Experiences and needs of parents of young children with active epilepsy: A population-based study

Jones, C., Atkinson, P., Memon, A., Dabydeen, L., Das, K. B., Cross, J. H., Gillberg, C. , Neville, B. G.R., Scott, R. C. and Reilly, C. (2019) Experiences and needs of parents of young children with active epilepsy: A population-based study. Epilepsy and Behavior, 90, pp. 37-44. (doi: 10.1016/j.yebeh.2018.10.031) (PMID:30500487)

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Abstract

The aim of the study was to gain a comprehensive understanding of the experiences and needs of parents of young children with epilepsy from a total population sample. The parents (mothers (n = 38), fathers (n = 9)) of 40/53 (75% of total population) young children (1-7 years; 23 males, 17 females) with 'active' epilepsy (had a seizure in the last year or taking Anti-epileptic drugs (AEDs)) were interviewed either in person or over the telephone using a semistructured interview schedule. The families were resident in the south of the UK. The interviews were audio-recorded, transcribed, and coded using thematic analysis. Thematic analysis revealed six main themes: diagnostic journey, parental perception of epilepsy management, awareness and impact of associated neurobehavioral difficulties, inconsistent availability of therapeutic and educational supports, impact on family functioning, and need for parental support. Parents reported often having difficulty accessing a professional knowledgeable about epilepsy. While parents were generally satisfied with the initial information they received about seizures and their management, they reported that the association between epilepsy and neurobehavioral issues was often not broached. These developmental/behavioral difficulties often had a bigger impact on child wellbeing and family functioning, but provision of therapeutic and educational supports for the difficulties was often very patchy. Parents noted that early onset epilepsy and associated neurobehavioral difficulties often have a very significant impact on family functioning including increased restrictions on family activities and increased financial burden. Parents would like informational and emotional support to extend beyond the time of epilepsy diagnosis. There is a clear need for comprehensive childhood epilepsy services to include provision for identification and management of child neurobehavioral needs and a focus on family-centered care.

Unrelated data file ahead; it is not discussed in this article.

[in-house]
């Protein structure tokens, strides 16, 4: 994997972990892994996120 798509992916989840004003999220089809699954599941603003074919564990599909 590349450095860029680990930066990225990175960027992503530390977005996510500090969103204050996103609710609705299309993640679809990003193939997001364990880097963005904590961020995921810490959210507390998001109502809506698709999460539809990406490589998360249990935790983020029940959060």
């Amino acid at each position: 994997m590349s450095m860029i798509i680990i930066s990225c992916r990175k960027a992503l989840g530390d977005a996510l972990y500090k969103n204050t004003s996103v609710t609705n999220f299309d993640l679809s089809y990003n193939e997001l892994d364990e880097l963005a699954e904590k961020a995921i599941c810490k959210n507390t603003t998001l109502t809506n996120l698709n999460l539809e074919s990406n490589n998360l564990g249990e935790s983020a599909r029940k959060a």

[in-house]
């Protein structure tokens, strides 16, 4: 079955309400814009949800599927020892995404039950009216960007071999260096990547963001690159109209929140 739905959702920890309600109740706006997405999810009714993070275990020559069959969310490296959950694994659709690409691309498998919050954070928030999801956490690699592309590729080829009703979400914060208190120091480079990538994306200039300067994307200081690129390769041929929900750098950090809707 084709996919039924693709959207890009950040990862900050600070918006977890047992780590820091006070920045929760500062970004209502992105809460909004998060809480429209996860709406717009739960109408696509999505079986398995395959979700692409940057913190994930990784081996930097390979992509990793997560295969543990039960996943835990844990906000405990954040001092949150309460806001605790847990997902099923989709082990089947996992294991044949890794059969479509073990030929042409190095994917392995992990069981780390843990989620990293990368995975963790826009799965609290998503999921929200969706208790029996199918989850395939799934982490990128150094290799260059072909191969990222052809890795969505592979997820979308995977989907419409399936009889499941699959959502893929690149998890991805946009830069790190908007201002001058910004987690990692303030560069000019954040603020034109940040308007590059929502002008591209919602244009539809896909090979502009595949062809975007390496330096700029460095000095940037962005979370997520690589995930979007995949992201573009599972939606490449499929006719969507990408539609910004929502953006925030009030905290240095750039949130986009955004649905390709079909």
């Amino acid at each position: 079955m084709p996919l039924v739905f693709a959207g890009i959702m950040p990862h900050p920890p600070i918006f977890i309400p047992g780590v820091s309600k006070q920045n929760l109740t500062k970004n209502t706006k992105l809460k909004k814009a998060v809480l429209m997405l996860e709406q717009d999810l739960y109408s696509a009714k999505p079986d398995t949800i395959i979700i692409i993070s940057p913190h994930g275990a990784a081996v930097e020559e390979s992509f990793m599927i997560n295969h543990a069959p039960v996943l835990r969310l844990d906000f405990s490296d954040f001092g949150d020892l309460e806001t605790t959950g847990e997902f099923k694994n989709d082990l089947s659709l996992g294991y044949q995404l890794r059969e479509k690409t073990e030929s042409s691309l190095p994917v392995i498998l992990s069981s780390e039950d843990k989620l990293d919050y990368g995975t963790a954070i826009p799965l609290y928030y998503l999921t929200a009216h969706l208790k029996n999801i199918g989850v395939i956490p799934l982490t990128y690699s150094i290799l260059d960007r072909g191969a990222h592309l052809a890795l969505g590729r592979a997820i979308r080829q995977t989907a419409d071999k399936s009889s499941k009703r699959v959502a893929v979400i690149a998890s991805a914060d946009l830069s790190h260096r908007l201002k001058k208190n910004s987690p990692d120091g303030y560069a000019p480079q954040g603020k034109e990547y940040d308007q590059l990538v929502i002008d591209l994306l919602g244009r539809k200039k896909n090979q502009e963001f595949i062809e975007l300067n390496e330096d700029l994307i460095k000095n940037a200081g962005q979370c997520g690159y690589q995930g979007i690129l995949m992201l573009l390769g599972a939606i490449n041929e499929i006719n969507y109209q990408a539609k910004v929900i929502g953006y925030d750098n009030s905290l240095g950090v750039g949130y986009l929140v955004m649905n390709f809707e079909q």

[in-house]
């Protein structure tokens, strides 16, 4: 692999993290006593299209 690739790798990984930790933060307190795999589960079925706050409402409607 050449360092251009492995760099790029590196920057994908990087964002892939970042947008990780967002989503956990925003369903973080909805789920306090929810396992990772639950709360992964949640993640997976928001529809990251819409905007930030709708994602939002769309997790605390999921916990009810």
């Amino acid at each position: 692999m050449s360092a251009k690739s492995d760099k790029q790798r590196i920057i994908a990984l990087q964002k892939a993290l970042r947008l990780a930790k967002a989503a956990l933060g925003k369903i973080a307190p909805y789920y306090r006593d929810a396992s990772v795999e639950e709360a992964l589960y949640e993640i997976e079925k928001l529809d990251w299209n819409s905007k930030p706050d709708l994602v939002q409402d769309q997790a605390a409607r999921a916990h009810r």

Item Type:Articles
Additional Information:The SEEN study was funded by the George E. Neville Foundation and Young Epilepsy.
Status:Published
Refereed:Yes
Glasgow Author(s) Enlighten ID:Gillberg, Professor Christopher
Authors: Jones, C., Atkinson, P., Memon, A., Dabydeen, L., Das, K. B., Cross, J. H., Gillberg, C., Neville, B. G.R., Scott, R. C., and Reilly, C.
College/School:College of Medical Veterinary and Life Sciences > Institute of Health and Wellbeing > Mental Health and Wellbeing
Journal Name:Epilepsy and Behavior
Publisher:Elsevier
ISSN:1525-5050
ISSN (Online):1525-5069
Published Online:27 October 2018

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